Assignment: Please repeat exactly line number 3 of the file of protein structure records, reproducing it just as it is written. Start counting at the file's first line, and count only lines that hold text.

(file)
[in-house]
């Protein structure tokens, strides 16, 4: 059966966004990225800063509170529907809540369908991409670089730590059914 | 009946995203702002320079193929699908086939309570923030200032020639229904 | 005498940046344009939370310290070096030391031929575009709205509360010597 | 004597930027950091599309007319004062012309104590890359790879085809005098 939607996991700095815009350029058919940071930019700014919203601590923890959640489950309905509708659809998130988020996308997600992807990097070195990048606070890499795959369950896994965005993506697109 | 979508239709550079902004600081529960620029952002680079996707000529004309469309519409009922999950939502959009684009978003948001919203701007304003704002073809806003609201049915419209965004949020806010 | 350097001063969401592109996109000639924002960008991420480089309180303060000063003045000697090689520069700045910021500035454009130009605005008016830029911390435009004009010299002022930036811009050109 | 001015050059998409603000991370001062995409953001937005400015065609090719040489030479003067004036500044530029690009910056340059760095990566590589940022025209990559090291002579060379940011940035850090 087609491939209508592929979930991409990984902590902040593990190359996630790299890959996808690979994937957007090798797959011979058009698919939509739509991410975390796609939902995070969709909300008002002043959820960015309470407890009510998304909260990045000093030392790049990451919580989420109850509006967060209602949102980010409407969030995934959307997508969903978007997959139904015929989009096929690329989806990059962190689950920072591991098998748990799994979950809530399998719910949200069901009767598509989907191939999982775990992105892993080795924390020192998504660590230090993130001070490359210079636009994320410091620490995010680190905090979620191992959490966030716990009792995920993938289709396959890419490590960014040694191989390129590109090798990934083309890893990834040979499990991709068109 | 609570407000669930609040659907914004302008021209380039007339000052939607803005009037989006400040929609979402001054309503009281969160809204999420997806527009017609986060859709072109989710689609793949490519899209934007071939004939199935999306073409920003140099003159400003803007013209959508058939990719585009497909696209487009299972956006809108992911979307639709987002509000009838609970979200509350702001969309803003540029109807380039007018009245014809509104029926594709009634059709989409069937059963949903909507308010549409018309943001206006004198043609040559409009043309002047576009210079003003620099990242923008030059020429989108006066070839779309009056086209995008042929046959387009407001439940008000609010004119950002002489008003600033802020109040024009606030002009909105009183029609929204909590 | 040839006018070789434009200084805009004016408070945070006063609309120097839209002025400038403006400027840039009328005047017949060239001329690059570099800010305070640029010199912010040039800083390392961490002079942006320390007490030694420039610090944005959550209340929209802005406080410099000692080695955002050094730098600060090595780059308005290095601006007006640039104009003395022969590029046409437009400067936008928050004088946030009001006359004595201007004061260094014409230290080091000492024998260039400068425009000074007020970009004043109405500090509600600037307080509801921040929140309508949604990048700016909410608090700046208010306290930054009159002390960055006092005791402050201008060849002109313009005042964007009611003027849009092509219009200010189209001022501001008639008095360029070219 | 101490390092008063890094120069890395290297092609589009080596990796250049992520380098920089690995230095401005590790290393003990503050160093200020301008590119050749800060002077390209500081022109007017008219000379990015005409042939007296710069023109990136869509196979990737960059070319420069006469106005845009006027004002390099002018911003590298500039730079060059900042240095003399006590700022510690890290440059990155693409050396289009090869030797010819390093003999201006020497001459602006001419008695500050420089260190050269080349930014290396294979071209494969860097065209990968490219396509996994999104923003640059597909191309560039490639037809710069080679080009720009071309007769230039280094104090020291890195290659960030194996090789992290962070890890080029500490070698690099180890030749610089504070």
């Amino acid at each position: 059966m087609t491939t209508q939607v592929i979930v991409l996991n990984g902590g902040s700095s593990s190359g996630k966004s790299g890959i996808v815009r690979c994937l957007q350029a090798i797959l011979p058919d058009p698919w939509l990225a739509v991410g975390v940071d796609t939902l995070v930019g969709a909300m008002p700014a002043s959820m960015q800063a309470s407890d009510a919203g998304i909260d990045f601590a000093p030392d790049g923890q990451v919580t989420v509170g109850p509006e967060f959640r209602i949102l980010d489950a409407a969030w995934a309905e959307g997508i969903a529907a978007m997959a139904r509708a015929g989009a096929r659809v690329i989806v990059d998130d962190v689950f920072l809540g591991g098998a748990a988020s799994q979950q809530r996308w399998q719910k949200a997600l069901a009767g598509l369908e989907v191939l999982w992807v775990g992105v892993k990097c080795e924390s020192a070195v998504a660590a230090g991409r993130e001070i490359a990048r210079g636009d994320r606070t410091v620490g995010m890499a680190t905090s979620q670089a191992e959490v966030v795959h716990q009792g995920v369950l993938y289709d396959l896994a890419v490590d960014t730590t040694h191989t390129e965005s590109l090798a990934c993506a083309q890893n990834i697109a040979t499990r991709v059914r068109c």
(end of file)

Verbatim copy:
């Amino acid at each position: 059966m087609t491939t209508q939607v592929i979930v991409l996991n990984g902590g902040s700095s593990s190359g996630k966004s790299g890959i996808v815009r690979c994937l957007q350029a090798i797959l011979p058919d058009p698919w939509l990225a739509v991410g975390v940071d796609t939902l995070v930019g969709a909300m008002p700014a002043s959820m960015q800063a309470s407890d009510a919203g998304i909260d990045f601590a000093p030392d790049g923890q990451v919580t989420v509170g109850p509006e967060f959640r209602i949102l980010d489950a409407a969030w995934a309905e959307g997508i969903a529907a978007m997959a139904r509708a015929g989009a096929r659809v690329i989806v990059d998130d962190v689950f920072l809540g591991g098998a748990a988020s799994q979950q809530r996308w399998q719910k949200a997600l069901a009767g598509l369908e989907v191939l999982w992807v775990g992105v892993k990097c080795e924390s020192a070195v998504a660590a230090g991409r993130e001070i490359a990048r210079g636009d994320r606070t410091v620490g995010m890499a680190t905090s979620q670089a191992e959490v966030v795959h716990q009792g995920v369950l993938y289709d396959l896994a890419v490590d960014t730590t040694h191989t390129e965005s590109l090798a990934c993506a083309q890893n990834i697109a040979t499990r991709v059914r068109c």